While some today are trying to cling to that era for bad reasons, such as sexism and racism, and seem willing to settle for the phony toughness of a Donald Trump. The goal is to — they imagine — bring it back. There is probably also some not so base yearning for a time when men were people of strong character, reliable, willing to work hard, even suffer and sacrifice if need be.

Would that there were a way, as we re-evaluate and re-write the American story, to not throw out that particular baby — of the reliable, decent, hard-working man — with the bathwater of inequality, racism, and privilege. Would that America were cultivating and celebrating people of character of all races, genders and faiths, not pitting some groups against others.

Anthony B. Robinson
Anthony B. Robinsonhttps://www.anthonybrobinson.com/
Tony is a writer, teacher, speaker and ordained minister (United Church of Christ). He served as Senior Minister of Seattle’s Plymouth Congregational Church for fourteen years. His newest book is Useful Wisdom: Letters to Young (and not so young) Ministers. He divides his time between Seattle and a cabin in Wallowa County of northeastern Oregon. If you’d like to know more or receive his regular blogs in your email, go to his site listed above to sign-up.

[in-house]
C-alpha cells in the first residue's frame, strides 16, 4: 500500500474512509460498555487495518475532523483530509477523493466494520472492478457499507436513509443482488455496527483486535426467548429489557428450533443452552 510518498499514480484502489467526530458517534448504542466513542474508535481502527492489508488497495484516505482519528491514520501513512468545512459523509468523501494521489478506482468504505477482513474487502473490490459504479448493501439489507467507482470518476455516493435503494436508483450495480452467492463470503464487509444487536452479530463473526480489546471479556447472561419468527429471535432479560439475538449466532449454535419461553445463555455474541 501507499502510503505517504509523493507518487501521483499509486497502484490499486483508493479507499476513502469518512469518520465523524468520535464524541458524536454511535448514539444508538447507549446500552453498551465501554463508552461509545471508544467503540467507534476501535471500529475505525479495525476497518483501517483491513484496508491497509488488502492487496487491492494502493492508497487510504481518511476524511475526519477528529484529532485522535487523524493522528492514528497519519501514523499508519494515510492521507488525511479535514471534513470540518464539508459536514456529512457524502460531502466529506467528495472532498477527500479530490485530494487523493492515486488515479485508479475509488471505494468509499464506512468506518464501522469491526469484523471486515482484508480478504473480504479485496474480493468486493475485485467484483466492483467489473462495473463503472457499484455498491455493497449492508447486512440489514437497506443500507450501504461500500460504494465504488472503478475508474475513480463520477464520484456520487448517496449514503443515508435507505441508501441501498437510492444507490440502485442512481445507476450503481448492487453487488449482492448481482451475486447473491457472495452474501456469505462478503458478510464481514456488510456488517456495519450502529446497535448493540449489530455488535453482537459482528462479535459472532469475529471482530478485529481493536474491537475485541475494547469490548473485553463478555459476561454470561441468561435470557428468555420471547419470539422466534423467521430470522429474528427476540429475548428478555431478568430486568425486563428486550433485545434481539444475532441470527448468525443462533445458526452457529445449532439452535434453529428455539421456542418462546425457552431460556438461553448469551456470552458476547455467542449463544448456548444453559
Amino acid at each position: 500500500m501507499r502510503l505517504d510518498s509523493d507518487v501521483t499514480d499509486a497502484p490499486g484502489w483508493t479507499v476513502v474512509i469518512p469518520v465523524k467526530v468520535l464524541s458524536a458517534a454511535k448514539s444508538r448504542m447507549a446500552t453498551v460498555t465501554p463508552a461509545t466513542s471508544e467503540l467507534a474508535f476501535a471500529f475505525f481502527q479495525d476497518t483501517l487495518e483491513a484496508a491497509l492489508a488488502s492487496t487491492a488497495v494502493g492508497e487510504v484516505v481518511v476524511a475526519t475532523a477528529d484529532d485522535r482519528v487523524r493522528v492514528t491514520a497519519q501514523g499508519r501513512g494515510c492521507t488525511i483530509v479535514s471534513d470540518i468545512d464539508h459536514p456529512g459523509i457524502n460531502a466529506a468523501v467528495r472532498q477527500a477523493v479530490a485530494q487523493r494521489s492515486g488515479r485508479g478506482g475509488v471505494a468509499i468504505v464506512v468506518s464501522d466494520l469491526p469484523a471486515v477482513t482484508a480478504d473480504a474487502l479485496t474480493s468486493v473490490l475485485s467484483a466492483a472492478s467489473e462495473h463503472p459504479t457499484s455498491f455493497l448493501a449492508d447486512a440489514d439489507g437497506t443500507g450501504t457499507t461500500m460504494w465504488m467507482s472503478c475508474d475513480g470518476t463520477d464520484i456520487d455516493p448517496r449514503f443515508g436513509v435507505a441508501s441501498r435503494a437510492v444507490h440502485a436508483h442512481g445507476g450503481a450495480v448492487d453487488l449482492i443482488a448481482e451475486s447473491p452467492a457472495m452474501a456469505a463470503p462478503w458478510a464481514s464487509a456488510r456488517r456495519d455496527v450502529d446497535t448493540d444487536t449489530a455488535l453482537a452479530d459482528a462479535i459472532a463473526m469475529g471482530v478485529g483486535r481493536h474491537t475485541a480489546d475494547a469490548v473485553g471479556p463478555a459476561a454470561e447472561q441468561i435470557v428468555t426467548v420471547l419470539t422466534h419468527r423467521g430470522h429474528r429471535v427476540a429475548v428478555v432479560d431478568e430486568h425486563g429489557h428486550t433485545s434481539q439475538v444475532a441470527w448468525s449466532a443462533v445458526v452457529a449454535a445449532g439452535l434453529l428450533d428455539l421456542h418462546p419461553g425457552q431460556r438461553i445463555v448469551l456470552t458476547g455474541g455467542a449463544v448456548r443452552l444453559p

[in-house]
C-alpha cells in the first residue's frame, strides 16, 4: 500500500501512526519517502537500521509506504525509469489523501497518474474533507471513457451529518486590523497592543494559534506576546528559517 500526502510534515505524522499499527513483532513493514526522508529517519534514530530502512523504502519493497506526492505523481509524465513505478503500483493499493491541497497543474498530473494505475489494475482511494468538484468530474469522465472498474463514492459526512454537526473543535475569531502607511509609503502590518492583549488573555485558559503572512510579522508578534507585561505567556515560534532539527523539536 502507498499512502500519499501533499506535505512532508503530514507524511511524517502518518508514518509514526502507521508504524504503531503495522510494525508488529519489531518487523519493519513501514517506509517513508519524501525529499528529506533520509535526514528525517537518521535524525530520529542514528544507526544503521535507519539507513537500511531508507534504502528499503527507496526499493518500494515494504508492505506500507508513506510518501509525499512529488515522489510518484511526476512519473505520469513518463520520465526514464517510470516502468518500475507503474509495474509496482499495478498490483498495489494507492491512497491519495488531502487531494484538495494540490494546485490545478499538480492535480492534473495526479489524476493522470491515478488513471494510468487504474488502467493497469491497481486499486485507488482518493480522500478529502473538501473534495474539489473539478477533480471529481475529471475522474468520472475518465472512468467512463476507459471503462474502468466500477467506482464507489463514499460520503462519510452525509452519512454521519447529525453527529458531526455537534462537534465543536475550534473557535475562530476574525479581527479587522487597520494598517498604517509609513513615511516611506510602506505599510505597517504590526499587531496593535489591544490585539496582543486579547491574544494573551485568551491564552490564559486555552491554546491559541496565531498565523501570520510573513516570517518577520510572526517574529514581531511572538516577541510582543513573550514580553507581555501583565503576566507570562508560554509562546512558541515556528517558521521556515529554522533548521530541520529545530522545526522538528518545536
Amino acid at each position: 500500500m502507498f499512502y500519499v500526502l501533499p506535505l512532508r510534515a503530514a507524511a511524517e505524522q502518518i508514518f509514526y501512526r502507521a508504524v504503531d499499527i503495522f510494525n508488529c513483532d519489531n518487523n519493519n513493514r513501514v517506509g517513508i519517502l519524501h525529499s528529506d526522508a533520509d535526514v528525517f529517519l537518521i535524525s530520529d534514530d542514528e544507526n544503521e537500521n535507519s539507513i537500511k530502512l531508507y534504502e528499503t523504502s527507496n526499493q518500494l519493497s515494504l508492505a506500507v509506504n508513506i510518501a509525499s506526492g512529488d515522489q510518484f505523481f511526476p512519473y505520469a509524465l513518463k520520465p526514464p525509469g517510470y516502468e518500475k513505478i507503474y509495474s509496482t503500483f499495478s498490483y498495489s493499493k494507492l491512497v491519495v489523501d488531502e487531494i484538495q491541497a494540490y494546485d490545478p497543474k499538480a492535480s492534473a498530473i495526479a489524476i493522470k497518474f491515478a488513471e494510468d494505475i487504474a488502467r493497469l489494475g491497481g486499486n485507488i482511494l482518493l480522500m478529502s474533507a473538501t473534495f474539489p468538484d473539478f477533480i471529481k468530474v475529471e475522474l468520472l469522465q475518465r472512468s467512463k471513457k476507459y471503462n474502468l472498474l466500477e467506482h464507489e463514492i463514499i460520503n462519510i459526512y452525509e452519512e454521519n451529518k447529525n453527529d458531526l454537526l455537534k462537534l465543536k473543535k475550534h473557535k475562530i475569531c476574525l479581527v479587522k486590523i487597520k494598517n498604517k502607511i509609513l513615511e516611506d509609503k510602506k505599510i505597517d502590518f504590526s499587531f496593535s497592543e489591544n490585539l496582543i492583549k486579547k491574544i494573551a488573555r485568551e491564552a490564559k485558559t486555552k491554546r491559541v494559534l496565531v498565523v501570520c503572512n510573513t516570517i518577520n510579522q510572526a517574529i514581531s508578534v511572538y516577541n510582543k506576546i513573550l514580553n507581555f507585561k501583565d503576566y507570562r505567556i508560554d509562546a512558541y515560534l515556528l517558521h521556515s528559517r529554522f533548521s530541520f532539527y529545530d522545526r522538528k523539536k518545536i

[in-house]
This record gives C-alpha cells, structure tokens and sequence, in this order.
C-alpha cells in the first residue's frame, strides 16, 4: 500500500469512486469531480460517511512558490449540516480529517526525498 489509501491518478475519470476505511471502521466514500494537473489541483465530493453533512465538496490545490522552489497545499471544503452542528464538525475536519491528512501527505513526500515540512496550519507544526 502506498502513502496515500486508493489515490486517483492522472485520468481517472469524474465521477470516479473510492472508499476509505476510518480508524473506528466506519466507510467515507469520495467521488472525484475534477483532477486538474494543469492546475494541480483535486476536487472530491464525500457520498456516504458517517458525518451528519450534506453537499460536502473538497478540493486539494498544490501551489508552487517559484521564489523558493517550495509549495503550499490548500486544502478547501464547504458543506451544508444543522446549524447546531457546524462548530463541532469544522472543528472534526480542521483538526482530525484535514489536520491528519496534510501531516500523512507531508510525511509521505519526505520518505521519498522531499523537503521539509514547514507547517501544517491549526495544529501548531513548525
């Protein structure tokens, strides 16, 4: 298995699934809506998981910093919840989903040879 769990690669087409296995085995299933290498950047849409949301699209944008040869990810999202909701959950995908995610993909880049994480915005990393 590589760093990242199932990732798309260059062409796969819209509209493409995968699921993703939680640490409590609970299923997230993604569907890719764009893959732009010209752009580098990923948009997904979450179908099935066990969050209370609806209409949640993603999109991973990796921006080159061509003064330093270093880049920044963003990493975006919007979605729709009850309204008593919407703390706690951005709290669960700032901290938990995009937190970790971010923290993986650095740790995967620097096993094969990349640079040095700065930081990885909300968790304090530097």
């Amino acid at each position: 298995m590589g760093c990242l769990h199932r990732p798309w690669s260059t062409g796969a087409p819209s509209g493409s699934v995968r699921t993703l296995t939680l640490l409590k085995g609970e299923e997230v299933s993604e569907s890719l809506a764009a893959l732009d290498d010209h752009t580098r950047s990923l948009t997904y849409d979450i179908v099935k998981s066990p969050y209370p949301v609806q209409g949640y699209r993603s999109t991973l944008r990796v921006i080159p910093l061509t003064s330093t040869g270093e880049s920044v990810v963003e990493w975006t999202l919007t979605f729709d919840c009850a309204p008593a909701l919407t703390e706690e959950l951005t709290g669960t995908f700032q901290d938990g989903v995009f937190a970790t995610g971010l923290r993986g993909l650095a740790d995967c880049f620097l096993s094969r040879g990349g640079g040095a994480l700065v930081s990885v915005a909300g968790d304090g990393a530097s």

1. Nice wishes but there is another way to look at the nostalgia and hope to recreate a past. For reasons you detail, perspective leaves many of the people from the depression era with a different perspective. The victory of the Boys in the Boat was unusual because it stood against a backdrop of failure, as did Jesse Owens victories at those same Olympics. They were the exception rather than the rule. The warm image that you describe of character in the depression era is arguably an illusion.

  2. The Northwest, because of its economy (timber, shipbuilding, fishing, plane assembly, tech bros) has always had a strong male accent. So I’m not sure the author is engaging in nostalgia.

  3. Thank you – a good reminder (including comments above). One of Clooney’s oversights for me was the power that reliable meals had on Joe and his teammates (per the book). When coach said “we need an edge” I thought for sure that would be it.

    • I am surprised by some of the reactions to the movie.
      It’s a movie, not a documentary, and not even close to the book either.
      The sweet young thing plays a larger role than she or her consort deserve, as if there weren’t 8 others involved when it comes to omissions.
      We have had generations of young people between 1936 and today and any resemblance between now and then is quite the opposite.

  4. Alas, the image selected for Post Alley’s piece cuts out the picture of the coxswain, the small, wiry guy facing forward at his oarsmen. He was the key force in every race. Once on the course, no coach with a megaphone could bark at his crew as he dd in practice, while being motored along beside the shell. When it mattered, the cox was, as any team captain should be, the guy who called those brave, fit young athletes to work together for their best efforts when it really counted.